Unconditional or Unrequited?

 

Rom 3:20-31

Lk 15:11-24

 

Valentine’s Day and the first Sunday of Lent coincided this year: here are some thoughts on the love of God.

It would be the easiest thing in the world today to talk about God’s love. God is love, according to John, and love is certainly one of the first characteristics of God to spring to the lips of Christians. We love quoting John 3:16: ‘God sooooooo loved the world’. We may even have one of those Bible versions which mistranslates this as ‘God loved the world so much …’ But I want to suggest that there is a deeper, more fundamental characteristic of God which trumps love every time: his righteousness.

File:The Scales of Justice - geograph.org.uk - 650458.jpg

Righteousness in the Bible is the characteristic of God by which he is faithful, true, just, qualities which are seen to be lived out in right actions. Righteousness is also demanded of God’s people, but is only available through Christ. In Romans 3, a passage written into a world where you became righteous by keeping to the letter of the Law, Paul explains that a new kind of righteousness from God has been revealed, available through Christ. In fact Paul has a lot more to say about righteousness than he does about love. To understand this, it will be helpful to think about it through one very common misunderstanding of the nature of God’s love: that it is ‘unconditional’.

This commonly used phrase is often heard in Christian circles, but in fact it is a phrase for which you will search in vain in the Bible. In Old Testament times people related to God through a ‘covenant’ – you do this, and I’ll do that.

You live righteously; I’ll enter into relationship with you, so that I’ll be your God, and you’ll be my people. Nothing unconditional there. And of course Jesus comes along and makes it worse: you don’t just have to live without unrighteousness; you mustn’t even think it!

So the love of God in the Bible appears to be conditional, and to accept the heresy that it isn’t has dire consequences.  It’s a very short step from that to the idea that we can do whatever we like, and live however we want, and God won’t mind at all, because he loves us unconditionally. This of course chimes in with that greatest value in our culture: tolerance. Whatever I do is just fine, because God soooooooooo loves me.

So am I saying that God doesn’t love us? Did the father of the prodigal son stop loving him while he was partying far away? Well, it depends what we mean by love.

When I was very young and silly, I fell in love. It was with Sophie Marceau, the French actress off of a Bond film, Braveheart etc. I was besotted with her: I particularly loved her ears. You could say that I loved her: I certainly had those feelings for her. But the tragic fact was that she didn’t love me back! In fact, sad to say, she totally ignored me. Actually I suspect she didn’t even know that I existed!

File:Sophie Marceau Cannes 2015 2.jpg

So was that love? If love is a feeling I have for someone, I certainly had it for my Sophie. But if love is a mutual relationship – this wasn’t! I believe this idea of ‘unrequited love’ is a much more helpful one in thinking about God than that of unconditional love. I don’t believe that the father ever stopped loving his son. He ached for him to come home, he longed every day for that return. But the relationship could not be re-established until the son repented, came home, and lived righteously. Until then his father could love him till he was blue in the face, but all it did was hurt him.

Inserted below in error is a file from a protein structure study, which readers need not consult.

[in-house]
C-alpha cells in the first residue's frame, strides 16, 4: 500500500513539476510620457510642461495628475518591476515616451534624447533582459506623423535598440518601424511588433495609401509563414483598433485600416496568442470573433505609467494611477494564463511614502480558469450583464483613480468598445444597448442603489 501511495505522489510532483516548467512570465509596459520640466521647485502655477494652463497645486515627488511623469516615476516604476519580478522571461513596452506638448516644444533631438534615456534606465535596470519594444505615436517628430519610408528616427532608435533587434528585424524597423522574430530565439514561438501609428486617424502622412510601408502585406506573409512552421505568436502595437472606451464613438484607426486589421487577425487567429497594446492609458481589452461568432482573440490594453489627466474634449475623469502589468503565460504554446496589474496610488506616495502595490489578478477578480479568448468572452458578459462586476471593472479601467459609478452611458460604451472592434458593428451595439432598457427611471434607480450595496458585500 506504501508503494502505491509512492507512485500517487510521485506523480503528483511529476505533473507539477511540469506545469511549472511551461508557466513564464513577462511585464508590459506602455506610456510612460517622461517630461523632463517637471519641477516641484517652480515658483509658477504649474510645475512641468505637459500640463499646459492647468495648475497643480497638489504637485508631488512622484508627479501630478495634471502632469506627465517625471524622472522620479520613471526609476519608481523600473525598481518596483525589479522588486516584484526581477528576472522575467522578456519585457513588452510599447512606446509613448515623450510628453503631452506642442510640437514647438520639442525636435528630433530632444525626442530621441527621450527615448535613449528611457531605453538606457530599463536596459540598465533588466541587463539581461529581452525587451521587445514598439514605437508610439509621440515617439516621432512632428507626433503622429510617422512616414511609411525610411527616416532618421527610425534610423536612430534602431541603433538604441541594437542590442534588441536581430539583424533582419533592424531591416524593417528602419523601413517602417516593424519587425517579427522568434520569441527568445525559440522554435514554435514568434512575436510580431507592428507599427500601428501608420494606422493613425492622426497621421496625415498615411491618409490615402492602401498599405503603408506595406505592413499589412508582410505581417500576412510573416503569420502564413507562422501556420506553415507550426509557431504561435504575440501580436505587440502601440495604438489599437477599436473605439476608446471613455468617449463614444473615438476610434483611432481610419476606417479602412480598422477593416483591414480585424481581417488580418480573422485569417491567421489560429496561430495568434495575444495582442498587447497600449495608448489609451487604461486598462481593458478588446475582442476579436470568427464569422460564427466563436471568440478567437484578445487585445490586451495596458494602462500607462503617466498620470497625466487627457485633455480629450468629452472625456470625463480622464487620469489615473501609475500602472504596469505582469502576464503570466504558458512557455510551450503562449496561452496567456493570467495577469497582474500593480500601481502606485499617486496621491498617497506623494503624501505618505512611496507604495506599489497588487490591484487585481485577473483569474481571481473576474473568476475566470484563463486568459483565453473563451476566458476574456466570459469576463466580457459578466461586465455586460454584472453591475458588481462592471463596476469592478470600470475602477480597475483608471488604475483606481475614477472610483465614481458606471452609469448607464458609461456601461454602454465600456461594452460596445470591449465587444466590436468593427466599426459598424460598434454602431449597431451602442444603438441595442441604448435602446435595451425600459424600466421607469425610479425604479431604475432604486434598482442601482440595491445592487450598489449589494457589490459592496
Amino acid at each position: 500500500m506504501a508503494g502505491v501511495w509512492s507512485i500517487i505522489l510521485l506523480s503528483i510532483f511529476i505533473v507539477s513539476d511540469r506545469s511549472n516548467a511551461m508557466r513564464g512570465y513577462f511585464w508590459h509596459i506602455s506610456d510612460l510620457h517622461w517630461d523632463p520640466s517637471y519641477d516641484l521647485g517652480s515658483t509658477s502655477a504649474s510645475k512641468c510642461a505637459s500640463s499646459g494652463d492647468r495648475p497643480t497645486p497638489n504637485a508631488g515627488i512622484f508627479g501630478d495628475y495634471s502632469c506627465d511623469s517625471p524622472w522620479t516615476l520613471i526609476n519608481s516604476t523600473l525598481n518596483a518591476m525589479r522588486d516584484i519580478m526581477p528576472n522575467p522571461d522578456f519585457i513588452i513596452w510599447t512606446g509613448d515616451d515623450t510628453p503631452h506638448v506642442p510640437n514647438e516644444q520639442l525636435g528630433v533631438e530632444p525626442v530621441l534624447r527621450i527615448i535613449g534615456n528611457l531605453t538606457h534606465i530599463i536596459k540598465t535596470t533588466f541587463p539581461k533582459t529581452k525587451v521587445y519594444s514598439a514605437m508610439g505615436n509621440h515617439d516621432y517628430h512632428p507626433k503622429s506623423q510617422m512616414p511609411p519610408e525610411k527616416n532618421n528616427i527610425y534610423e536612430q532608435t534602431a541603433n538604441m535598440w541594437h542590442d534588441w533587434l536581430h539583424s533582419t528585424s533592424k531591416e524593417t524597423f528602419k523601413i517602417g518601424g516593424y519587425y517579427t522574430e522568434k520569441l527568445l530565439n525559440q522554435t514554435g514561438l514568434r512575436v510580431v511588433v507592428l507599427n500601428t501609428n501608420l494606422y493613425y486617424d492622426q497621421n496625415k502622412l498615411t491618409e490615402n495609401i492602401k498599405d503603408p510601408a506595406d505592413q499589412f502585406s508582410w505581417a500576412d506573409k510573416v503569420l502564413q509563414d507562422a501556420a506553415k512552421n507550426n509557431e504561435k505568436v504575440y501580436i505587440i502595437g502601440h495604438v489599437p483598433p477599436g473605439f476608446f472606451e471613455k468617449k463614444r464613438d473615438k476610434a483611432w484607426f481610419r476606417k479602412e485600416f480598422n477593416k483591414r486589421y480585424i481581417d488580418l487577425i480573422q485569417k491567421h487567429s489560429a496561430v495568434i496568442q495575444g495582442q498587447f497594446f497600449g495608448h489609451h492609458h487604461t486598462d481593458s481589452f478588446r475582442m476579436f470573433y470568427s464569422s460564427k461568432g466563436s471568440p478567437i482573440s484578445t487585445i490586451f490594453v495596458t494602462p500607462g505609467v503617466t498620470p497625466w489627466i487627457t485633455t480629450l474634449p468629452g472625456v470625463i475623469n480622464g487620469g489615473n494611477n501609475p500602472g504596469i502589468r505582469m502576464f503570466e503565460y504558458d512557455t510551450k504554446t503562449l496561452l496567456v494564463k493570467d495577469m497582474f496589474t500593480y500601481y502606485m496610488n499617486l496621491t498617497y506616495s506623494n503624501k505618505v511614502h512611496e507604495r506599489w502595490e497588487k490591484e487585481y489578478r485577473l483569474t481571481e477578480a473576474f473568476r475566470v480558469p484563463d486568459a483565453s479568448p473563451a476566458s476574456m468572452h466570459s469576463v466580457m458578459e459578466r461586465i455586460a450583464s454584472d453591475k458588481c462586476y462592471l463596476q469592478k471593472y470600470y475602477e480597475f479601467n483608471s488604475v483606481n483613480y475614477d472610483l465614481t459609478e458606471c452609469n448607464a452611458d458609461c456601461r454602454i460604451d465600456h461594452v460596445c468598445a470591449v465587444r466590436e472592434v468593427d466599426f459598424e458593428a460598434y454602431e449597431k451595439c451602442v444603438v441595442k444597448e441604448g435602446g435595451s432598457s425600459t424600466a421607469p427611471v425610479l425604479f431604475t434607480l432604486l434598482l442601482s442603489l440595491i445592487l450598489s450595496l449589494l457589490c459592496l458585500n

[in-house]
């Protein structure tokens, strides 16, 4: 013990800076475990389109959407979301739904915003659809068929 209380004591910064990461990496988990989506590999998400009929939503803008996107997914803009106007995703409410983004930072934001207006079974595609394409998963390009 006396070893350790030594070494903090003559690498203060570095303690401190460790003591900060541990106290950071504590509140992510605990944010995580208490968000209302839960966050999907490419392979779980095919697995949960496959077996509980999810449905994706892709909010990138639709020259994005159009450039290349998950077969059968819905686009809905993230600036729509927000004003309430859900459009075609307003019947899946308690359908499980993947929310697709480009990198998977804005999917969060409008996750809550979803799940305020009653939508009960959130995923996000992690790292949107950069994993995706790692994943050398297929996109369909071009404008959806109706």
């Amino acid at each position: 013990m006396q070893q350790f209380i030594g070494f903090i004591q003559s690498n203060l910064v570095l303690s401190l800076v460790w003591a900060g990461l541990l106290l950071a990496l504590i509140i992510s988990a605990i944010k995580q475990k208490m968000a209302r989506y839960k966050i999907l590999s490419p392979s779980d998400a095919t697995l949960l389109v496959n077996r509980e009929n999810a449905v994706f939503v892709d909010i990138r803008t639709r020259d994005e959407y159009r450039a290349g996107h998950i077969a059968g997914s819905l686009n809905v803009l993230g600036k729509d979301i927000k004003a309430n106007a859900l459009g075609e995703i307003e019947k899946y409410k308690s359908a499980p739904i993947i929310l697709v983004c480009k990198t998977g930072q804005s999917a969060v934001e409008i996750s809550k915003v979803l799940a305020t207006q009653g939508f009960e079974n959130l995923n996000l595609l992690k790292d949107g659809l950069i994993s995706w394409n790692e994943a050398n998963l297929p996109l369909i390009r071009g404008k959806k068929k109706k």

So I’m concerned about a gospel which says to people ‘God loves you unconditionally’. In fact God’s love in the Bible is always for those who are his, those in relationship with him, and never for the general public. He wants to love them, but most of time his love is unrequited, as people ignore him, or have no idea of his existence. Certainly he doesn’t tolerate their self-centredness, arrogance, violence, cruelty, and disregard for creation. He wants to love them, he longs for a relationship with them which is mutual and based on righteousness. But if they’re not interested, his love is unrequited love.

So am I saying that we have got to earn God’s love by way we live? Only if I’m righteous will God love me? Yes and no. A holy, pure, perfect God can’t be in  relationship with anything impure, so we do need righteousness. But Paul explains that a new kind of righteousness has been revealed. We don’t earn it: it is given through faith in Jesus Christ to all who believe.

How can righteousness be given? How can someone give me justice, uprightness, truth? Surely that’s about how I choose to live? No – the gospel says we are given the righteousness of Jesus, the sinless one, and that it is put onto us, like a white robe which covers all our unrighteousness, bentness, dishonesty, and unfairness. When God looks at a Christian, he looks at us through Jesus, and he simply can’t see beyond his righteousness to our sin. It isn’t about trying, it’s about believing and receiving. When we decide to love back the God who first loves us, but perhaps with unrequited love, we enter relationship with him, and he gives us righteousness.

But then the paradox, of course, and why this is important for the start of Lent as well as Valentine’s Day, is that we then spend the rest of our lives working to become more righteous, more closely to  live up to righteousness of Christ which God puts on us. That’s why we see Jesus fighting for his life against the  temptation to be unrighteous. That’s why Lent calls us to strive for greater righteousness, not so that God will love us, but because he does.

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